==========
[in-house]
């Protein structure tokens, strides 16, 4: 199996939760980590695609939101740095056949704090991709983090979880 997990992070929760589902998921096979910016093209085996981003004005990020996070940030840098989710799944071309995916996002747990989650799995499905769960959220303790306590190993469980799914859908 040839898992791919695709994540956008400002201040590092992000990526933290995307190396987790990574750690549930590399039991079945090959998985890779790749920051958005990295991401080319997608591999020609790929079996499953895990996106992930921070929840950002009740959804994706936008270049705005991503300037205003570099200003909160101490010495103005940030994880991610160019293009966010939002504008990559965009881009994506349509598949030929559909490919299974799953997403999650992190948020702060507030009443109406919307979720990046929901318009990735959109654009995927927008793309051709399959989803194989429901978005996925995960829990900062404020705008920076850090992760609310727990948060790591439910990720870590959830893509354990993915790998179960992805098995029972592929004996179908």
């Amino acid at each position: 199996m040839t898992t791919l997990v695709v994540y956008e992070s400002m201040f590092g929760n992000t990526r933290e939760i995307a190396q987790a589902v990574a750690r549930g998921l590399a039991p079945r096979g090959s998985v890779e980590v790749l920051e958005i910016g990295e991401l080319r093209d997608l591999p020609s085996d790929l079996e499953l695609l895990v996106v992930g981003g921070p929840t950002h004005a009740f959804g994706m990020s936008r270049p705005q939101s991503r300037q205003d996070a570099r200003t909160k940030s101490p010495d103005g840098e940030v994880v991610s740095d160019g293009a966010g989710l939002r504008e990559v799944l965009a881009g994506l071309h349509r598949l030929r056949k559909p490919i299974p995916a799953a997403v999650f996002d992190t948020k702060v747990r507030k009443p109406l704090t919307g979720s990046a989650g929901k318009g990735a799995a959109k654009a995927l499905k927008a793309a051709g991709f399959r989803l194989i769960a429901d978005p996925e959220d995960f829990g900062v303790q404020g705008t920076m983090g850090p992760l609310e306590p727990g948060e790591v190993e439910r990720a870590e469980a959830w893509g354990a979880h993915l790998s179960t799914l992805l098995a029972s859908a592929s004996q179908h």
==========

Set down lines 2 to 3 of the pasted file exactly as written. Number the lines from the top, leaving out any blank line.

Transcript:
């Protein structure tokens, strides 16, 4: 199996939760980590695609939101740095056949704090991709983090979880 997990992070929760589902998921096979910016093209085996981003004005990020996070940030840098989710799944071309995916996002747990989650799995499905769960959220303790306590190993469980799914859908 040839898992791919695709994540956008400002201040590092992000990526933290995307190396987790990574750690549930590399039991079945090959998985890779790749920051958005990295991401080319997608591999020609790929079996499953895990996106992930921070929840950002009740959804994706936008270049705005991503300037205003570099200003909160101490010495103005940030994880991610160019293009966010939002504008990559965009881009994506349509598949030929559909490919299974799953997403999650992190948020702060507030009443109406919307979720990046929901318009990735959109654009995927927008793309051709399959989803194989429901978005996925995960829990900062404020705008920076850090992760609310727990948060790591439910990720870590959830893509354990993915790998179960992805098995029972592929004996179908």
């Amino acid at each position: 199996m040839t898992t791919l997990v695709v994540y956008e992070s400002m201040f590092g929760n992000t990526r933290e939760i995307a190396q987790a589902v990574a750690r549930g998921l590399a039991p079945r096979g090959s998985v890779e980590v790749l920051e958005i910016g990295e991401l080319r093209d997608l591999p020609s085996d790929l079996e499953l695609l895990v996106v992930g981003g921070p929840t950002h004005a009740f959804g994706m990020s936008r270049p705005q939101s991503r300037q205003d996070a570099r200003t909160k940030s101490p010495d103005g840098e940030v994880v991610s740095d160019g293009a966010g989710l939002r504008e990559v799944l965009a881009g994506l071309h349509r598949l030929r056949k559909p490919i299974p995916a799953a997403v999650f996002d992190t948020k702060v747990r507030k009443p109406l704090t919307g979720s990046a989650g929901k318009g990735a799995a959109k654009a995927l499905k927008a793309a051709g991709f399959r989803l194989i769960a429901d978005p996925e959220d995960f829990g900062v303790q404020g705008t920076m983090g850090p992760l609310e306590p727990g948060e790591v190993e439910r990720a870590e469980a959830w893509g354990a979880h993915l790998s179960t799914l992805l098995a029972s859908a592929s004996q179908h």